Before eTech will open up a beta site — the non-live, under-construction website in which you or we will build your site’s pages — you must provide some basic content. This ensures that you’ll have something launchable at the end of the six-week production period even if you aren’t able to produce in six weeks all of the content you’d like your site to have.
Naturally, that minimum required information varies depending on the site’s purpose. Read on to find out what’s necessary for the type of website you’re planning.
The College’s content requirements for its 22 degree-granting departments are complex enough to earn their own page on this website. Read “Web Content Requirements & Recommendations” for details.
Assembling a website for a major, minor, or concentration can be surprisingly time-consuming, but we usually hear from sponsoring faculty that the site absolutely must be available to students as soon as possible.
To help that happen, we offer this list of the bare-minimum content the site must have to be useful to students. You must provide this information before we will create a beta (sandbox) site:
- General information that answers the most basic questions about the program (e.g., “What is this about?”)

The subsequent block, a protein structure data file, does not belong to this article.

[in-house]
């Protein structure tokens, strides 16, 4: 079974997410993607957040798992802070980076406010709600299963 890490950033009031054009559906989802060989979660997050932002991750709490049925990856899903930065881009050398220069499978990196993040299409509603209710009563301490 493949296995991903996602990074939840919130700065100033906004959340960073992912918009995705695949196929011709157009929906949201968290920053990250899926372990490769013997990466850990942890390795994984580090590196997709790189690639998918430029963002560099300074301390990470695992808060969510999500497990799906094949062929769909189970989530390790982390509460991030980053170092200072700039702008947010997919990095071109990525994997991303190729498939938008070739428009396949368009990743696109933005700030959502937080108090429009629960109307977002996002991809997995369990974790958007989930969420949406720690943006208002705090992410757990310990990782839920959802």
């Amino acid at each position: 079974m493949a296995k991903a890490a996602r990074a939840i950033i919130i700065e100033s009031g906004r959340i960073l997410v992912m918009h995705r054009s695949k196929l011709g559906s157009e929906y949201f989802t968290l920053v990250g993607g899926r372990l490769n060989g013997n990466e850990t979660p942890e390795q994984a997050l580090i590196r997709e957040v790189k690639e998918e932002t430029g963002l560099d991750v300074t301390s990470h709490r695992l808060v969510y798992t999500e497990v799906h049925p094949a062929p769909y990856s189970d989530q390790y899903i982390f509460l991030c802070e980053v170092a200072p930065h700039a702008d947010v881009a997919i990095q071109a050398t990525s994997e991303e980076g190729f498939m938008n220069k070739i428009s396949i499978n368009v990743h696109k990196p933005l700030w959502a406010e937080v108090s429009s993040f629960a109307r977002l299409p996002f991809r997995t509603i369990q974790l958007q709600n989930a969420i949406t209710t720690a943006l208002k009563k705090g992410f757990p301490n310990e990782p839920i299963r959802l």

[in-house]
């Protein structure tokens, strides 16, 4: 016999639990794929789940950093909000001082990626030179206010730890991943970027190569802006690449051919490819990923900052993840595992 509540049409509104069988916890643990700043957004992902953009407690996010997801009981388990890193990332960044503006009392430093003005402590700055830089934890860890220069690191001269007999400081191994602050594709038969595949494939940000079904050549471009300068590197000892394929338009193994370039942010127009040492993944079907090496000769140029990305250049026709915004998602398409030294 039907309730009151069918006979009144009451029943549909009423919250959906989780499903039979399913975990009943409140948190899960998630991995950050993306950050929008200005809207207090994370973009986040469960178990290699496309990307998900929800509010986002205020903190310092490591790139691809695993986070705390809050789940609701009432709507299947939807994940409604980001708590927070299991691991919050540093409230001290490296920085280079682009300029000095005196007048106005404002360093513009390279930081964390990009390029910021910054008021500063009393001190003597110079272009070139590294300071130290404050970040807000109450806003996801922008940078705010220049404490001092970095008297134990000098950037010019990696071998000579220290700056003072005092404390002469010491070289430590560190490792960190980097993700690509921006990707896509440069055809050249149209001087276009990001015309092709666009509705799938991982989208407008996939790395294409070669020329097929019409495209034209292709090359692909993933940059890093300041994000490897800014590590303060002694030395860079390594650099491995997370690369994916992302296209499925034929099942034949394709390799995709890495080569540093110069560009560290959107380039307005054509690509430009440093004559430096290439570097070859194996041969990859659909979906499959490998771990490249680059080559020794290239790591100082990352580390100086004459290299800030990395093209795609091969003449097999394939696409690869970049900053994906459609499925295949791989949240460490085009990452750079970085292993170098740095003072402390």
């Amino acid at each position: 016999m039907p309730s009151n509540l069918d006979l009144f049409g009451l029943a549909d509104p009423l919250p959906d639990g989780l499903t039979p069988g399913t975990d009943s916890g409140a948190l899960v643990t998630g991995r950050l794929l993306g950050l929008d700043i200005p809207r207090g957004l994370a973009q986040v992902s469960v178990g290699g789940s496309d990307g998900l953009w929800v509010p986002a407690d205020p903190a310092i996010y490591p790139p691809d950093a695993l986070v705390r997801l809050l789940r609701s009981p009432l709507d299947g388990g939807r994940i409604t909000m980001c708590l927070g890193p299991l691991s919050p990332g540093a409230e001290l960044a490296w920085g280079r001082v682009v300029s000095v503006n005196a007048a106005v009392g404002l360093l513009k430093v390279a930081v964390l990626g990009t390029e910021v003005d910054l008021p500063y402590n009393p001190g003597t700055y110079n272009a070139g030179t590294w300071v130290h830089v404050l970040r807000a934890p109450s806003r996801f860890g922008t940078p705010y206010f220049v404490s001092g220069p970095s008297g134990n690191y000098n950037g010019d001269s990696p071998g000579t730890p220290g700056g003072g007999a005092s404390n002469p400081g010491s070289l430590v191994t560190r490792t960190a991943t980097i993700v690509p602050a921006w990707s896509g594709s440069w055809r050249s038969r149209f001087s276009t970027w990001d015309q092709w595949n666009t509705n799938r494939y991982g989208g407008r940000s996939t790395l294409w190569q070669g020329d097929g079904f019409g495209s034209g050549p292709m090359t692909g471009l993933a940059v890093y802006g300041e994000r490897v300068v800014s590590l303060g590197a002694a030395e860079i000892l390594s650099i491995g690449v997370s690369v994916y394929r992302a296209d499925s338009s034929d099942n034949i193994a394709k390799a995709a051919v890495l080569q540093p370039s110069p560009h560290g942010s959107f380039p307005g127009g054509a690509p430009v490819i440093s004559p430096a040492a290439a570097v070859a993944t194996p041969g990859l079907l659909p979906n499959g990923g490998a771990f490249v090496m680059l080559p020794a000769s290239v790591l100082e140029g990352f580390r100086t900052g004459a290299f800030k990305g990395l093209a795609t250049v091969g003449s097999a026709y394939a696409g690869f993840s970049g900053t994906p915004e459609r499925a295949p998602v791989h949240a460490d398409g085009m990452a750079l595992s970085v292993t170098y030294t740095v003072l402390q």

- Contact information
- List of the program director/s and advisor/s (can be combined with the contact information)
- A list of faculty/staff involved with the program
- Links to relevant catalog pages (if these exist)
Center, Institute, Research Group, Support Board, Publication, Facility, or Lab
The content needs for non-department entities vary depending on the unit, purpose, and audience. Nevertheless, there are several pieces of information just about every website needs. This is the content we must have from you before we will create a beta (sandbox) site:
- General information that answers the most basic questions about the entity (e.g., “What is this? What research does this center/institute/lab do? What does this board support?”)
- Contact information appropriate to the entity. For a center, this might include contact info for faculty members; for a support board, contact info for department or Dean’s Office personnel; for a publication, info about submitting or subscribing.
- Clear identification of the key personnel, such as directors, advisors, managers, editors, etc.
Museum, Gallery, or Other Open-to-the-Public Venue
This is the content we must have from you before we will create a beta (sandbox) site:
- General information that answers the most basic questions about the entity (e.g., “What is this place? What goes on here? What groups does it serve?”)
- Contact information
- Address and directions (and, ideally, a photo of the building to help users find you)
- Hours of operation
- Clear identification of the director/s and staff
Frequently Asked Questions
What if I want to include more content?
Have at it. The information listed above is just the bare minimum we need to have before we’ll open up a beta site. What you add after that is up to you (within reason).